Australian Embassy in Austria
(this is the Australian Embassy that services Hungary)
Tel +43 1 506 740
Fax +43 1 513 1178
The Department of Foreign Affairs & Trade website has advice for travellers.
Hungary is on Greenwich Mean Time +1 time making them 10 hours behind Australian Eastern Standard Time. When on daylight saving time (GMT +2) they are 8 hours behind Australia. Daylight Saving usually starts on the last Sunday in March and ends on the last Sunday in October. To obtain the current local time and date in cities and countries in all time zones.
Voltages and Plugs
Hungary uses 220 volts. Plugs are of the two-round-pronged European type.
To obtain the most up-to-date exchange rate you may wish to visit
Although Hungary is now a member of the European Union, they are not yet part of the EURO-zone and therefore at present retain their local currencies. The currency of Hungary is the Florint, represented by Ft or HUF.
Coins are in denominations of 5, 10, 20, 50 and 100 HUF. Notes are in denominations of 200, 500, 1000, 2000, 5000, 10000 and 20000 HUF.
Prices in shops and restaurants are uniformly quoted in forint, but many hotels and guest houses and even MÁV, the national rail company, give rates for their international routes in euros.
Credit Cards and ATM machines
ATMs are the easiest way to access your money. They are common in all tourist towns and cities. Most accept Visa, MasterCard, Electron, Cirrus, Maestro and InterBank cards. ATMs sometimes run dry on weekends in smaller towns.
Please note that using a credit card in a growing number of foreign countries usually requires a new “chip-and-pin” credit card with an embedded microchip and an associated PIN number (the PIN is specific to each credit card). If you have questions about using your credit card in a foreign country, please contact your bank prior to departure from Australia. Check with your credit card company for details of merchant acceptability and other services which may be available.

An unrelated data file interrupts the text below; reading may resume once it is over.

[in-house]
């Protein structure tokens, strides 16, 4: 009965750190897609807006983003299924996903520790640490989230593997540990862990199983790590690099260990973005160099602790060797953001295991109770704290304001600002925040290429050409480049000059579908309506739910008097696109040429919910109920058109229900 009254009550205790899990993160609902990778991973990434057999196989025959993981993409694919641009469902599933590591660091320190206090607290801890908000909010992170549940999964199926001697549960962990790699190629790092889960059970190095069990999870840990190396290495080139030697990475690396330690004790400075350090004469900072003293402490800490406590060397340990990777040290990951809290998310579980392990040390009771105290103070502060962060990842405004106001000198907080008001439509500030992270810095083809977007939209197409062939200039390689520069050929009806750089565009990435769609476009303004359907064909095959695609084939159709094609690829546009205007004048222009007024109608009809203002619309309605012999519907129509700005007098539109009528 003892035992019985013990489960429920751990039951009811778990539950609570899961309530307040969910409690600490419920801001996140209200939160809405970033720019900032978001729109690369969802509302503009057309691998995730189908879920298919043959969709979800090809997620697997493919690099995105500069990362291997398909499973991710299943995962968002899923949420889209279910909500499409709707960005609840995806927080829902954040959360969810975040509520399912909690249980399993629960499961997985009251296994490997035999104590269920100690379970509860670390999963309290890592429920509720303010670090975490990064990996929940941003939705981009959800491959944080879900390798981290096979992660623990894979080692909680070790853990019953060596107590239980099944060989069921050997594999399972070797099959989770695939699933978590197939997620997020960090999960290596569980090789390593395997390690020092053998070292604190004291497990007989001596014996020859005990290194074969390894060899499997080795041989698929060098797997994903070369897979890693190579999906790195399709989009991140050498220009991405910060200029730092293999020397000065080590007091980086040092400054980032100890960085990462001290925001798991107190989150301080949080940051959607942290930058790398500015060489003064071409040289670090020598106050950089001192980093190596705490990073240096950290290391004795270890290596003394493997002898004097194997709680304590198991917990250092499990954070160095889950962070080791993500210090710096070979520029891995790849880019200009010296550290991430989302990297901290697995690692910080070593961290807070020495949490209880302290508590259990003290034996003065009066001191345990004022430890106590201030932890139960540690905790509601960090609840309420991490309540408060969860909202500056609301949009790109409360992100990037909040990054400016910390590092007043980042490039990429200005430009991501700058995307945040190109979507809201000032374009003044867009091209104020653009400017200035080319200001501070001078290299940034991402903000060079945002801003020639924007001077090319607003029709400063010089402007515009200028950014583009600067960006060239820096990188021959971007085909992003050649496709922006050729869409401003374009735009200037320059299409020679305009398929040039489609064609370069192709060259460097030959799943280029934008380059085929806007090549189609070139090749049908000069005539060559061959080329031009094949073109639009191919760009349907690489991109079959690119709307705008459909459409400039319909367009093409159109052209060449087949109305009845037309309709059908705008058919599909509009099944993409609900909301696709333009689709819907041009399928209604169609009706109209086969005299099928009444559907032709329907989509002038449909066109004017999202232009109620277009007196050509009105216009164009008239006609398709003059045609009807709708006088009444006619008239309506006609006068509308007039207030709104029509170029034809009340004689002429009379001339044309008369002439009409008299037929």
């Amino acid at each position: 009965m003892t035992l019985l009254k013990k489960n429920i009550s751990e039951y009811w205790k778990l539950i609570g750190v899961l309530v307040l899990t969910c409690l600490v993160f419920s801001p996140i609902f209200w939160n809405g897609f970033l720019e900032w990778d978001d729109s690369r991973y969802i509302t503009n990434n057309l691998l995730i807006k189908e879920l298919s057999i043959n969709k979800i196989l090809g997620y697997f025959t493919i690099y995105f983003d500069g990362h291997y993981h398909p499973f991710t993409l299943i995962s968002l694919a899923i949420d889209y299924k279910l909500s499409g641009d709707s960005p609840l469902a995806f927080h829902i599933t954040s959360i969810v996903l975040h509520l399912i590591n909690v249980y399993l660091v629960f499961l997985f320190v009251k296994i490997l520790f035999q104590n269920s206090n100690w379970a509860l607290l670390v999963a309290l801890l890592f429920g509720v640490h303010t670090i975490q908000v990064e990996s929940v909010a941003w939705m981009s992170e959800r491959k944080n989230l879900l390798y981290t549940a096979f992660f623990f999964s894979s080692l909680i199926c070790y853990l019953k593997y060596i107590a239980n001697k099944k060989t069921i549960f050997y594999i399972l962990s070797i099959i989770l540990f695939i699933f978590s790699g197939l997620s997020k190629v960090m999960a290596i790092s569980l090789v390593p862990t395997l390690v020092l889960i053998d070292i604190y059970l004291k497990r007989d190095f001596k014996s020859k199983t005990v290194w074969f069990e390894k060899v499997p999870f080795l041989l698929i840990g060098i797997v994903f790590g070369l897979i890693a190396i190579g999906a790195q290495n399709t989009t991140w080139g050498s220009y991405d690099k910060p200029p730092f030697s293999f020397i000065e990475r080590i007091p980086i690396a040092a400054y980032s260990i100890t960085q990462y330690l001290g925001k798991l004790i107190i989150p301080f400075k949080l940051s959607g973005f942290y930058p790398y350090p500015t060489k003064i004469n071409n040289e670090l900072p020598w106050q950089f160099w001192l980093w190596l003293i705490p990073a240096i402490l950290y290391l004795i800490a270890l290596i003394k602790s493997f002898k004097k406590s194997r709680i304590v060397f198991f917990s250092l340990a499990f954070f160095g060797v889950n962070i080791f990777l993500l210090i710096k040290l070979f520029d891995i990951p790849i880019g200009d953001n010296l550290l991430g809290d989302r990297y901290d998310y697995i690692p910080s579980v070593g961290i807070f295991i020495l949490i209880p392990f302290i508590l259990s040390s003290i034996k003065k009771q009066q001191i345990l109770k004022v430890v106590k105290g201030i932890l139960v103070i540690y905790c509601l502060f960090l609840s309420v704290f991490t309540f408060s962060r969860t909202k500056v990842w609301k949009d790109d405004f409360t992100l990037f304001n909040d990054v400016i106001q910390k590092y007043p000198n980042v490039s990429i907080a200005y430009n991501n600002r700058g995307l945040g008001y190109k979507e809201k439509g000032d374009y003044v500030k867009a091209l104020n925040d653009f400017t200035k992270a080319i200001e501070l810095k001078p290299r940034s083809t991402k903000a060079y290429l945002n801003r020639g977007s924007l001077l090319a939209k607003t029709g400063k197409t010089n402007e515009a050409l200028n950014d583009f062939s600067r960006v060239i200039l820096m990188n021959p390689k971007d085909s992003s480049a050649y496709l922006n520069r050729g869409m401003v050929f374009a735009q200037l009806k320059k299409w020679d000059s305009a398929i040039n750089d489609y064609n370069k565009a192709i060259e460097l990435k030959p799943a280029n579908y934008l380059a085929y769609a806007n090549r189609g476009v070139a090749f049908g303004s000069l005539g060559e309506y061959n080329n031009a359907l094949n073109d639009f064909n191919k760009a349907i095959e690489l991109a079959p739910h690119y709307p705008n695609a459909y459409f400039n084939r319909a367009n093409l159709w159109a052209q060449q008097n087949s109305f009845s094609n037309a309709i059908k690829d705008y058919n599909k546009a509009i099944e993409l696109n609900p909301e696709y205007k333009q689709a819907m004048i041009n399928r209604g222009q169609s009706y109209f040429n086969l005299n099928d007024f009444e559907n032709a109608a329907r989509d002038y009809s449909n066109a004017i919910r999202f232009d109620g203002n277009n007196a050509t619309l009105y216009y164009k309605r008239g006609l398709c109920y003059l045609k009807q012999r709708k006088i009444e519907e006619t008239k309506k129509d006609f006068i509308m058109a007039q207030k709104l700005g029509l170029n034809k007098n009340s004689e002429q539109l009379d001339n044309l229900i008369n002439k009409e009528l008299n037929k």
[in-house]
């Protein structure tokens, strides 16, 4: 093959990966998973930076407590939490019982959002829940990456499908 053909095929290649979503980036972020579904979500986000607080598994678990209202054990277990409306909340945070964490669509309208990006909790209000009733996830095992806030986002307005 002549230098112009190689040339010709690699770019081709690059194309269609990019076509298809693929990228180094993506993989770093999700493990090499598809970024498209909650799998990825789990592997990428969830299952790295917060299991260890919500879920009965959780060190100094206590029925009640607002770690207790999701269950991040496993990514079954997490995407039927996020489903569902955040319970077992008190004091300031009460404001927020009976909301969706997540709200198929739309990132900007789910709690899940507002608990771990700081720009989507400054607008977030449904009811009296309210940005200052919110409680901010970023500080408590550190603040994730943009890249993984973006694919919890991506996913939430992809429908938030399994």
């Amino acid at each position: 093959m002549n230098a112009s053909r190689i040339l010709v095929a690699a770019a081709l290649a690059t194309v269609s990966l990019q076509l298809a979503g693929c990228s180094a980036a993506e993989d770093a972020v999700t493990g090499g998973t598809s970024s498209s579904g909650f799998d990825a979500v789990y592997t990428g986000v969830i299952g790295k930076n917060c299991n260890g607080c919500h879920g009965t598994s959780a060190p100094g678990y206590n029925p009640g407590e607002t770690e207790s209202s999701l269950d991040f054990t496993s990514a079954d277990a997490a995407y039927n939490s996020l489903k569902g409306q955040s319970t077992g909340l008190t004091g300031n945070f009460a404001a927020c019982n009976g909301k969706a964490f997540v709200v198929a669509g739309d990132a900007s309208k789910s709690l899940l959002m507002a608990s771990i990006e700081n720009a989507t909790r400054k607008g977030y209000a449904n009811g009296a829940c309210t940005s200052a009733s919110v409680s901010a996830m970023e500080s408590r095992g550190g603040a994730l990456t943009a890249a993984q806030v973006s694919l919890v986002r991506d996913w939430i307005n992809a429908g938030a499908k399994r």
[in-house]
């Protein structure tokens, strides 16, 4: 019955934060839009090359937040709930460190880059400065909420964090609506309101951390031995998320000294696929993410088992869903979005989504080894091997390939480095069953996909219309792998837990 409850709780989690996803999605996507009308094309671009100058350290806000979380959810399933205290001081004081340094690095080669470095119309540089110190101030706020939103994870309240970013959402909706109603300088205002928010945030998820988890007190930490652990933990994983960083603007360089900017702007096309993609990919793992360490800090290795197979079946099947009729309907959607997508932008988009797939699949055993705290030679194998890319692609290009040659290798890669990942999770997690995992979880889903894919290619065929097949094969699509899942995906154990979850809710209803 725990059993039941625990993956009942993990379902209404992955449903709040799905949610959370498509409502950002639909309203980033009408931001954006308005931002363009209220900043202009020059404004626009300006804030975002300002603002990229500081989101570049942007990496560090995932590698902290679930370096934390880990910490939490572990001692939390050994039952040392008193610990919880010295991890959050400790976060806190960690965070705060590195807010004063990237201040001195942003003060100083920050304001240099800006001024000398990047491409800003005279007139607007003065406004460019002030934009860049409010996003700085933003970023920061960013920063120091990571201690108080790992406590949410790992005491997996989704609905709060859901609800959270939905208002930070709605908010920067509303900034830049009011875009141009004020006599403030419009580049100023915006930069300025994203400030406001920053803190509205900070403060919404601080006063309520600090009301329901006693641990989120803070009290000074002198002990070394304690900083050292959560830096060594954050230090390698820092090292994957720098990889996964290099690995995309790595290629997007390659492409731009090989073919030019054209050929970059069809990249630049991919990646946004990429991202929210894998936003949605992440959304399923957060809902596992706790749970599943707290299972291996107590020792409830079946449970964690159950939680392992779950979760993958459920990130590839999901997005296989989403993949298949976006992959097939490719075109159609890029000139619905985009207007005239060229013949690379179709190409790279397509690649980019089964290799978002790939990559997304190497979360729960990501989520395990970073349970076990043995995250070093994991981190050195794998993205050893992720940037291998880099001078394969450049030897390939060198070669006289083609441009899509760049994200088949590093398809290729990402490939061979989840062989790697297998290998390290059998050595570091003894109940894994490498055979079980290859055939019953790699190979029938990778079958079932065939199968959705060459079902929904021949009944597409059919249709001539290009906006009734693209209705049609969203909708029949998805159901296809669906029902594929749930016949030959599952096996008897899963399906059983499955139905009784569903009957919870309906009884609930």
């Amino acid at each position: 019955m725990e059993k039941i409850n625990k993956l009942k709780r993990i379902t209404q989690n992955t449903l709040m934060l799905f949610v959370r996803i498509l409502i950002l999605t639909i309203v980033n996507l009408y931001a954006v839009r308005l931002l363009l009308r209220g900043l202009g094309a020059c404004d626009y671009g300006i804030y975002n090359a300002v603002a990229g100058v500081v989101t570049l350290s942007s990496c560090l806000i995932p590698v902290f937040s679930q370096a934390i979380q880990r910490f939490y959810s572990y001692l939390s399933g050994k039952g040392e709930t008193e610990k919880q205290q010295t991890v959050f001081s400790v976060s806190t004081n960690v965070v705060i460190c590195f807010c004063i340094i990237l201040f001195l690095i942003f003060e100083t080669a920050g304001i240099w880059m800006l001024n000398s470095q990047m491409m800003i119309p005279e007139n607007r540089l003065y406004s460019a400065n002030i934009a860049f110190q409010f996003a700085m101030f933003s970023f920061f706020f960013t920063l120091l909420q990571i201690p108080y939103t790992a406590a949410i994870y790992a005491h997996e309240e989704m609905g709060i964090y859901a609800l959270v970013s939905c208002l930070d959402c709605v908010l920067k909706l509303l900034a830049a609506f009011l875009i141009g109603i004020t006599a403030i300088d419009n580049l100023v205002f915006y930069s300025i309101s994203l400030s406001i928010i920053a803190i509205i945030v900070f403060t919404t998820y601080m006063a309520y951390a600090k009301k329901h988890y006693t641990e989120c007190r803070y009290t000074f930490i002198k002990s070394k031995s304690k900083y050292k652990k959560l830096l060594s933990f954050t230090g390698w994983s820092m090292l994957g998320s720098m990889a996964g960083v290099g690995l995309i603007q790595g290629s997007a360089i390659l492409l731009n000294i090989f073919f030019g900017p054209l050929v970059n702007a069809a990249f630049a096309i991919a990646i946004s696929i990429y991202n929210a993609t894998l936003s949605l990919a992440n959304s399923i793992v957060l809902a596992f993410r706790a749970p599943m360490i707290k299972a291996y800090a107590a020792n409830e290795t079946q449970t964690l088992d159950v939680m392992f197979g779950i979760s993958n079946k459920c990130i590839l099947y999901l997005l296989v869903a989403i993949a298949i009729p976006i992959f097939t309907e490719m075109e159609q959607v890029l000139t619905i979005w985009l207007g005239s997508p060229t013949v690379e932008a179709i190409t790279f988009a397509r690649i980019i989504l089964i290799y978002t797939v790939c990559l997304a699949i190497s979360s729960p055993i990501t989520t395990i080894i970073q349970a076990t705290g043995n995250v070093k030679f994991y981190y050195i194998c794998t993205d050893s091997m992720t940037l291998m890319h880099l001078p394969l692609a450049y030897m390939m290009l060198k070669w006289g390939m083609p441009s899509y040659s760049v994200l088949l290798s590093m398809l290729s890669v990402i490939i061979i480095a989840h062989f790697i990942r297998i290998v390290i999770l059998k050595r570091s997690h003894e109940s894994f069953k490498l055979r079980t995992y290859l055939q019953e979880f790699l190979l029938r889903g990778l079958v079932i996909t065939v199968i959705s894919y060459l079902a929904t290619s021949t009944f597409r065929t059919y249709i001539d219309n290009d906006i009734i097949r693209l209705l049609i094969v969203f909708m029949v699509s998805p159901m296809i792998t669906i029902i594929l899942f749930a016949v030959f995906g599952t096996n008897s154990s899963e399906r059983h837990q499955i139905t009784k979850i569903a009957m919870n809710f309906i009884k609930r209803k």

Currency can be exchanged at banks, exchange bureaux and larger hotels, though you may get a better exchange rate at the ATMs.
Travelers Cheques are NO longer accepted.
Telephone & Communication
Most mobile telephones work in Hungary and coverage is excellent. Check with your local provider that your phone can switch on ‘Global Roaming’ and that your provider has coverage in the places you are visiting. Mobile phones can be very useful for SMSing (especially if you get lost!). International calls are often expensive, as is checking your message bank as calls have to be routed through Australia.
Should you choose to purchase a local sim card please check with your local provider prior to departure to make sure your phone is unlocked and will accept another sim card.
Internet access is widespread and available throughout Hungary. Many hotels and cafes now offer access, some you need to pay while others have free Wi-fi zones.
If you have Web access while traveling, you might consider a broadband-based telephone service (in technical terms, Voice over Internet Protocol, or VoIP) such as Skype or Vonage, which allows you to make free international calls between online computers and phones, and cheap international calls if you’re calling a normal phone number. Most cybercafes throughout the country will be using these programs already, complete with headset, microphone, and webcam.
Business Hours in Hungary
Banks 09.00 – 14.00 Monday to Friday